I received your favor of the 18th instant altho’ the state of things which it communicates is far from being satisfactory or encouraging. You were perfectly right in making me fully acquainted with it. I have experienced too many necessitudes in public life not to be able to receive, with composure, any intelligence, however unfavorable. I have moreover long despaired of the Whig cause deriving any support from Pennsylvania. The most that I have hoped for has been that it should not be prejudiced by any movements there. These, I believe, are sentiments common to the great body of our political friends every where out of Pennsylvania.
The attempt which the Whigs in that state were making to organize themselves separately, or a party distinct from the Antimasons, appeared to me to be judicious and wise. Of course, I supposed that in executing that purpose, no just cause of offence would be given to Antimasons. It seems, from your letter, that the Whigs will be thwarted, or are in danger of being thwarted, by others assuming the garb of Whigs and mingling in the primary meetings and elections of the Whigs. That certainly will be a very extraordinary course, to say the least of it. Is there no mode by which those proceedings shall be limited to the Whigs to the exclusion of members of any other party?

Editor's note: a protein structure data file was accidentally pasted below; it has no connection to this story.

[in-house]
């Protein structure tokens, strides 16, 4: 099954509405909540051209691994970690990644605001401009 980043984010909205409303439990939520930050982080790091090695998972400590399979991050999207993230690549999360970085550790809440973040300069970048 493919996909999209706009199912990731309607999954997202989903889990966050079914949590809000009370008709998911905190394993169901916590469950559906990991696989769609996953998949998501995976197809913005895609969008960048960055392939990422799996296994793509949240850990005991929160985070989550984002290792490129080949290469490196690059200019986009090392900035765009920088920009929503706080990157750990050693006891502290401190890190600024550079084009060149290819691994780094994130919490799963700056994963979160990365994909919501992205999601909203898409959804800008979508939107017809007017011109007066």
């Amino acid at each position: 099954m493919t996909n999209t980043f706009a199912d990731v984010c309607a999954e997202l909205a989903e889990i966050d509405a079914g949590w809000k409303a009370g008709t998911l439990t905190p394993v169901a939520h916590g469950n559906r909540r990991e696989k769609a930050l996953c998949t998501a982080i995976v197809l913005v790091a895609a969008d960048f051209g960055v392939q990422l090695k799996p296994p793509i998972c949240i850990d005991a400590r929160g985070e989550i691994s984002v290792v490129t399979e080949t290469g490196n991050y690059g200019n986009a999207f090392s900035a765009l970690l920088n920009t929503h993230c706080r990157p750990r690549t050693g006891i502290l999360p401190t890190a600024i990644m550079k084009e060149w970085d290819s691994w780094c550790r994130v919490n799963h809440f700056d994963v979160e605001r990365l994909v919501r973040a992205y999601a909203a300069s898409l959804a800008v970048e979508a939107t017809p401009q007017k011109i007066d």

I observe the proceedings in the various Wards of liberties of Philadelphia, and am grateful for the friendly notice which has been taken of me. I presume that the delegates to the nat. convention whom they may approach will be admitted to their seats, whatever may be the course of the June convention.
I have seen too an account of a Revolution of the Tippecanoe Club to abide by the nomination of the nat. convention & to recognize no other. That must have good effect, whatever may have been the motives which prompted it.